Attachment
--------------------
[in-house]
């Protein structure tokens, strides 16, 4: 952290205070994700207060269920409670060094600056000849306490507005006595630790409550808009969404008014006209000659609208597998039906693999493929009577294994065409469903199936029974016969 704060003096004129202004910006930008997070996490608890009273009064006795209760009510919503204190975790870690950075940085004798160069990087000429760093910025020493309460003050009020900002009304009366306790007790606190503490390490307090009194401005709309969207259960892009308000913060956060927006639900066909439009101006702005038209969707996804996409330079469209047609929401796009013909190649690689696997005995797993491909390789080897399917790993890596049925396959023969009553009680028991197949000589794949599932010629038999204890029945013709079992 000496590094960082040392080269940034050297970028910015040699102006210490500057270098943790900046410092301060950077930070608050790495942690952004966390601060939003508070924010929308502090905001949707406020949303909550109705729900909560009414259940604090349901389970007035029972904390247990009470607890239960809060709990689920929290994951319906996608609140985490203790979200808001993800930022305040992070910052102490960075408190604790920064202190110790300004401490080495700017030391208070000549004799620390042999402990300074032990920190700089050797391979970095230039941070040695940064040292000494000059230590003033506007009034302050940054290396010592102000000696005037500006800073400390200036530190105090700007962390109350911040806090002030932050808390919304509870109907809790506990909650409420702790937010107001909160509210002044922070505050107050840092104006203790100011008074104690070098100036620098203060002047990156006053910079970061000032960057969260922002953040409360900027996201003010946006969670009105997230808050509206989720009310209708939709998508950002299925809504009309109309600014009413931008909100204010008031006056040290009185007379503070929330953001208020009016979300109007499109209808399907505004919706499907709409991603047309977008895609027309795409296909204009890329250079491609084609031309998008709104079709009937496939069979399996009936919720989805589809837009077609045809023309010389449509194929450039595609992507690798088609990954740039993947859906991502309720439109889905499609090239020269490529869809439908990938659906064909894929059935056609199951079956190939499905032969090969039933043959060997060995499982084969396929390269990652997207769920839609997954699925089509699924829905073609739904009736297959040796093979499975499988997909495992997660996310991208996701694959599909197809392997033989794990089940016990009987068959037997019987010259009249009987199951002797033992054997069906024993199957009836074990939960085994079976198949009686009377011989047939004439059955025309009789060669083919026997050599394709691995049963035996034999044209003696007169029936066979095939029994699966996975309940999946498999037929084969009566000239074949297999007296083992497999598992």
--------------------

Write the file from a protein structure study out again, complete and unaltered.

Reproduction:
[in-house]
């Protein structure tokens, strides 16, 4: 952290205070994700207060269920409670060094600056000849306490507005006595630790409550808009969404008014006209000659609208597998039906693999493929009577294994065409469903199936029974016969 704060003096004129202004910006930008997070996490608890009273009064006795209760009510919503204190975790870690950075940085004798160069990087000429760093910025020493309460003050009020900002009304009366306790007790606190503490390490307090009194401005709309969207259960892009308000913060956060927006639900066909439009101006702005038209969707996804996409330079469209047609929401796009013909190649690689696997005995797993491909390789080897399917790993890596049925396959023969009553009680028991197949000589794949599932010629038999204890029945013709079992 000496590094960082040392080269940034050297970028910015040699102006210490500057270098943790900046410092301060950077930070608050790495942690952004966390601060939003508070924010929308502090905001949707406020949303909550109705729900909560009414259940604090349901389970007035029972904390247990009470607890239960809060709990689920929290994951319906996608609140985490203790979200808001993800930022305040992070910052102490960075408190604790920064202190110790300004401490080495700017030391208070000549004799620390042999402990300074032990920190700089050797391979970095230039941070040695940064040292000494000059230590003033506007009034302050940054290396010592102000000696005037500006800073400390200036530190105090700007962390109350911040806090002030932050808390919304509870109907809790506990909650409420702790937010107001909160509210002044922070505050107050840092104006203790100011008074104690070098100036620098203060002047990156006053910079970061000032960057969260922002953040409360900027996201003010946006969670009105997230808050509206989720009310209708939709998508950002299925809504009309109309600014009413931008909100204010008031006056040290009185007379503070929330953001208020009016979300109007499109209808399907505004919706499907709409991603047309977008895609027309795409296909204009890329250079491609084609031309998008709104079709009937496939069979399996009936919720989805589809837009077609045809023309010389449509194929450039595609992507690798088609990954740039993947859906991502309720439109889905499609090239020269490529869809439908990938659906064909894929059935056609199951079956190939499905032969090969039933043959060997060995499982084969396929390269990652997207769920839609997954699925089509699924829905073609739904009736297959040796093979499975499988997909495992997660996310991208996701694959599909197809392997033989794990089940016990009987068959037997019987010259009249009987199951002797033992054997069906024993199957009836074990939960085994079976198949009686009377011989047939004439059955025309009789060669083919026997050599394709691995049963035996034999044209003696007169029936066979095939029994699966996975309940999946498999037929084969009566000239074949297999007296083992497999598992």